Bernie Sanders and Joe Biden ended primary night in a dead heat in Washington state — which may point to an ultimate victory for Biden, according to some analysts. It was a big night for the former Vice President nationwide, with wins in Michigan, Mississippi, Missouri and Idaho.

Look for more vote counts Wednesday afternoon on


Live updates:

It's tied now, but Washington may be betting on Biden

Former Vice President Joe Biden did not make a single public campaign appearance in Washington ahead of the state's presidential primary.

His campaign had almost no visible volunteer or staff presence — not even a campaign office. When he did visit, Biden spoke exclusively at a few high-dollar fundraisers, including one at the home of an Amazon executive.

Bernie Sanders, by contrast, drew 17,000 people to a Tacoma Dome rally last month, and fielded an enthusiastic army of young volunteers who rang doorbells, sent texts and flooded social media in the run-up to March 10. He also raised by far the most small-dollar donations locally.

But as results came in Tuesday night, Biden was neck and neck with Sanders — each taking about 33% of the vote — and late polling suggests Biden could wind up on top in the coming days as later ballots are counted.

In any case, a close split of Washington's 89 pledged delegates was not what Sanders needed in a state where he'd been seen by many as favored, in part due to his win in the 2016 caucuses.

"I still think Seattle and King County could break for Bernie, but the rest of the state, that's another another question," said Crystal Fincher, a local Democratic campaign consultant, in an interview. "What he's coming out with, no matter what, is a delegate split, and any time there is a delegate split that is a win for Biden at this point."

Fincher said it's understandable how voters would rally around Biden even without much of a campaign in Washington. Biden retains goodwill and name recognition as the vice president under Barack Obama, whose presidency was for many people "the last time they felt OK," she said.

A pragmatism is at play, too, as voters have also started to increasingly act as political analysts, trying to gauge how voters in swing states will react to a candidate.

Some interviewed at Seattle ballot drop boxes on Tuesday said they were making a bet on Biden as the best match-up against President Donald Trump this fall — even if they agreed with Sanders on key issues.

"The funny thing is, I think most political consultants would tell people to vote their consciences," Fincher said. But, she said Trump has created so much fear and anxiety among Democrats, they're willing to overlook Biden's flaws. "I can't blame people for thinking 'Even if this guy is sub-par — we can't risk it,'" she said.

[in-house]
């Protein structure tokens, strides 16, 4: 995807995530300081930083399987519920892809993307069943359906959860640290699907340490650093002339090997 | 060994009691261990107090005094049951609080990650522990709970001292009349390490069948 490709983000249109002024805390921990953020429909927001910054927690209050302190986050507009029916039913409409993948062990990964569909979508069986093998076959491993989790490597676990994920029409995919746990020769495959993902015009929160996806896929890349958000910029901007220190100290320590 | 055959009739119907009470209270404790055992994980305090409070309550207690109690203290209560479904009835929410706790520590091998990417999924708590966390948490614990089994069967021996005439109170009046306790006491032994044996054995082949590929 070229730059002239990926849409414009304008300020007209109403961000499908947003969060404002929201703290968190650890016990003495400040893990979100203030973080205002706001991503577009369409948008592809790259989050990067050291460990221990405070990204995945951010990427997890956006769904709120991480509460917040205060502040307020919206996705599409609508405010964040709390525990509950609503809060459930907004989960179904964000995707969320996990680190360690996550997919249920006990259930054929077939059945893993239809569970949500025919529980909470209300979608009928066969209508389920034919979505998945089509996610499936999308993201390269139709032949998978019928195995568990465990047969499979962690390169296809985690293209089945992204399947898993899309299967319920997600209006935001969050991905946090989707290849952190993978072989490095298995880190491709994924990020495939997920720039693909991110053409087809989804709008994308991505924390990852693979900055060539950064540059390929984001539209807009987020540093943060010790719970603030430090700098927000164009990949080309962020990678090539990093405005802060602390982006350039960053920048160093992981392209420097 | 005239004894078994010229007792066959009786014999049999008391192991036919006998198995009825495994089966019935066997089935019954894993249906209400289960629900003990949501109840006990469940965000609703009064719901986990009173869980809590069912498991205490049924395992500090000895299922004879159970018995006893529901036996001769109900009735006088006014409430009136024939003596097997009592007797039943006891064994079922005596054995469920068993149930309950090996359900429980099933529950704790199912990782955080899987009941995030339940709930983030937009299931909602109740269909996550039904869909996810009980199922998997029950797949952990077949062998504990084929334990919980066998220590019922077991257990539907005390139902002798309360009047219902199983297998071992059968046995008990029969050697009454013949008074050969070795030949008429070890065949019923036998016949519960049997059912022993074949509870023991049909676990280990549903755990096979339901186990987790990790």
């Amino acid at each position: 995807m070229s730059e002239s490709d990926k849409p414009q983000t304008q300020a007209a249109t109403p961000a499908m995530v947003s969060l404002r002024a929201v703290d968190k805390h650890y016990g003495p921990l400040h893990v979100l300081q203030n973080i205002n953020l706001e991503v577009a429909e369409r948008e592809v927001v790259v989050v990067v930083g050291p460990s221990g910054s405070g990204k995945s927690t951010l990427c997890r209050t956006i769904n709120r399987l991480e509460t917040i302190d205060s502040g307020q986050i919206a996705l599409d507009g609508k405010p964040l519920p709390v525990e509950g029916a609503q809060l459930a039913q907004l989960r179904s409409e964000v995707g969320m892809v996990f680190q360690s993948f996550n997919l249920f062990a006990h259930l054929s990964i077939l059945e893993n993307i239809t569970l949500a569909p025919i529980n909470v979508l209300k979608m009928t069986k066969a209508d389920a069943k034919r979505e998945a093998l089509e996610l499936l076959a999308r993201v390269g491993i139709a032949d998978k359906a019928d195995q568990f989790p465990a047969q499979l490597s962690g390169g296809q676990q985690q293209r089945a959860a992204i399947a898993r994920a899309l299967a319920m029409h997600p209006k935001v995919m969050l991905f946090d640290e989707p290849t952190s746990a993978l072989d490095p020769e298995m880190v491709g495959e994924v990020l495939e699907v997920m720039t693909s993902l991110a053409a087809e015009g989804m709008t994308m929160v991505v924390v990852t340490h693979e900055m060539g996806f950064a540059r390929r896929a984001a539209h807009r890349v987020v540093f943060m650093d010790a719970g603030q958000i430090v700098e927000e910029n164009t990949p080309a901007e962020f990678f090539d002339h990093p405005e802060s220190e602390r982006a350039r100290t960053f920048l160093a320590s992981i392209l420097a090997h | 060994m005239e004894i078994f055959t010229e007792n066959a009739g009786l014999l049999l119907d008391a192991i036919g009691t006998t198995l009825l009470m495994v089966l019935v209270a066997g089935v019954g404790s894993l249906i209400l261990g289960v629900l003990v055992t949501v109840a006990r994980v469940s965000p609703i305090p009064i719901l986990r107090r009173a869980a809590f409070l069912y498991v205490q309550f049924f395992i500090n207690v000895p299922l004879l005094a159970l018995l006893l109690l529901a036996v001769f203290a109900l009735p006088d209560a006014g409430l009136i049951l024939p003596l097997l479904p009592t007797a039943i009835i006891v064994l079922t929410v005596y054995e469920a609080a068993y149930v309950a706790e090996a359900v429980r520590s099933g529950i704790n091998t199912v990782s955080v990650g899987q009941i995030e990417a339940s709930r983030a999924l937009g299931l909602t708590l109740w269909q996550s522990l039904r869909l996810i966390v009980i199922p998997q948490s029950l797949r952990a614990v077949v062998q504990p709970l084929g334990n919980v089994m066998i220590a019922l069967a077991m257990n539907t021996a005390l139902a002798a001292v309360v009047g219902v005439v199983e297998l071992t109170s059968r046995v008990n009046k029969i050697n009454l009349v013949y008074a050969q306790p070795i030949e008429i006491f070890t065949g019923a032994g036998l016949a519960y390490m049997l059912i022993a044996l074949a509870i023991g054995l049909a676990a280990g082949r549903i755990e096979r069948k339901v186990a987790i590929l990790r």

With more than 1 million Democratic primary votes counted Tuesday night, Sanders had the narrowest of leads, with about 32.7% of the statewide vote, to 32.5% for Biden. Elizabeth Warren, who dropped out recently without making an endorsement, placed third with about 12%.

In King County, which accounted for more than a third of the votes cast, Sanders had 33.6% of the vote Tuesday, to Biden's 32.5%. Warren was at 15% in the county.

Hundreds of thousands of ballots remain to be counted in the coming week, and the final delegate split won't be known until those votes are tallied. Look for more votes to drop on Wednesday afternoon.

—Jim Brunner

No surprise, Trump receives 97% or better in each county among Republican voters

There's no competition on the Republican side of the Washington primary ballot, as President Donald Trump is the only choice. Still, the state GOP pushed for high turnout to demonstrate enthusiasm for his reelection.

Statewide, Trump received 98.5% of the Republican vote in Tuesday's early returns. King County had the lowest Trump vote, with 97%, compared with 3% write-in votes. He received a 100% vote in six counties: Adams, Jefferson, Pacific, Pend Oreille, San Juan and Walla Walla.

—Paige Cornwell

Bernie Sanders supporters greet early numbers with mixed reactions

As Washington results started to appear on the TV screen at Hillside Bar on Capitol Hill, Bernie Sanders supporters greeted the early numbers with mixed reactions.

Some voiced disappointment, but campaign staffer Supreet Kaur was holding out hope. She said staffers and volunteered helped drive many voters to cast their ballots in the last day, and those voters haven't been counted yet.

"We sent volunteers to mosques and grocery stores" and to speak with cab drivers at Seattle-Tacoma International Airport, she said. "With the late returns ... I think our lead will increase."